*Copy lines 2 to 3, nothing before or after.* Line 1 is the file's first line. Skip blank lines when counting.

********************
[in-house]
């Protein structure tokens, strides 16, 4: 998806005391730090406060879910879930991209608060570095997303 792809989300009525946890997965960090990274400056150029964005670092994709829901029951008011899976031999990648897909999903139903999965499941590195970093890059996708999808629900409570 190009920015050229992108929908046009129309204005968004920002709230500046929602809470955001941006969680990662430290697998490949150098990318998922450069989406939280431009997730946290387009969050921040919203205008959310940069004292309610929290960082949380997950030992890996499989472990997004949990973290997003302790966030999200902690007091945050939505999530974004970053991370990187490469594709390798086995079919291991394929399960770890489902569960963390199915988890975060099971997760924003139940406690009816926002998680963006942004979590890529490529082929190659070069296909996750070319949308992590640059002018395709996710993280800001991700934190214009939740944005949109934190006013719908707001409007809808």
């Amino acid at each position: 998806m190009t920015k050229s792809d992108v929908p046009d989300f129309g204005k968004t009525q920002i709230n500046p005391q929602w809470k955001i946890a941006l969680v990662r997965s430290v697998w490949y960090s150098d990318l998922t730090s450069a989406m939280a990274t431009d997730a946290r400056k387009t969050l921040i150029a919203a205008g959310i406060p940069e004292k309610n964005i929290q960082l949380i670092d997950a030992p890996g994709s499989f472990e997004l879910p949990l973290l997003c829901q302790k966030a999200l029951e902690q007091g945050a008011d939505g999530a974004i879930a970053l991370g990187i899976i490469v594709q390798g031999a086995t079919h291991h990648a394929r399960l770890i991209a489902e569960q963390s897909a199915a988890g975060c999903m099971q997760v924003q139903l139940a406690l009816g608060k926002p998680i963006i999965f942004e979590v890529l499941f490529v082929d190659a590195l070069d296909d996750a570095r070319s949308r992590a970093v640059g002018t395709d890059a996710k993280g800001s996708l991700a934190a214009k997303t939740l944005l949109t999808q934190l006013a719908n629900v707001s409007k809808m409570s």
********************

């Protein structure tokens, strides 16, 4: 998806005391730090406060879910879930991209608060570095997303 792809989300009525946890997965960090990274400056150029964005670092994709829901029951008011899976031999990648897909999903139903999965499941590195970093890059996708999808629900409570 190009920015050229992108929908046009129309204005968004920002709230500046929602809470955001941006969680990662430290697998490949150098990318998922450069989406939280431009997730946290387009969050921040919203205008959310940069004292309610929290960082949380997950030992890996499989472990997004949990973290997003302790966030999200902690007091945050939505999530974004970053991370990187490469594709390798086995079919291991394929399960770890489902569960963390199915988890975060099971997760924003139940406690009816926002998680963006942004979590890529490529082929190659070069296909996750070319949308992590640059002018395709996710993280800001991700934190214009939740944005949109934190006013719908707001409007809808």
């Amino acid at each position: 998806m190009t920015k050229s792809d992108v929908p046009d989300f129309g204005k968004t009525q920002i709230n500046p005391q929602w809470k955001i946890a941006l969680v990662r997965s430290v697998w490949y960090s150098d990318l998922t730090s450069a989406m939280a990274t431009d997730a946290r400056k387009t969050l921040i150029a919203a205008g959310i406060p940069e004292k309610n964005i929290q960082l949380i670092d997950a030992p890996g994709s499989f472990e997004l879910p949990l973290l997003c829901q302790k966030a999200l029951e902690q007091g945050a008011d939505g999530a974004i879930a970053l991370g990187i899976i490469v594709q390798g031999a086995t079919h291991h990648a394929r399960l770890i991209a489902e569960q963390s897909a199915a988890g975060c999903m099971q997760v924003q139903l139940a406690l009816g608060k926002p998680i963006i999965f942004e979590v890529l499941f490529v082929d190659a590195l070069d296909d996750a570095r070319s949308r992590a970093v640059g002018t395709d890059a996710k993280g800001s996708l991700a934190a214009k997303t939740l944005l949109t999808q934190l006013a719908n629900v707001s409007k809808m409570s």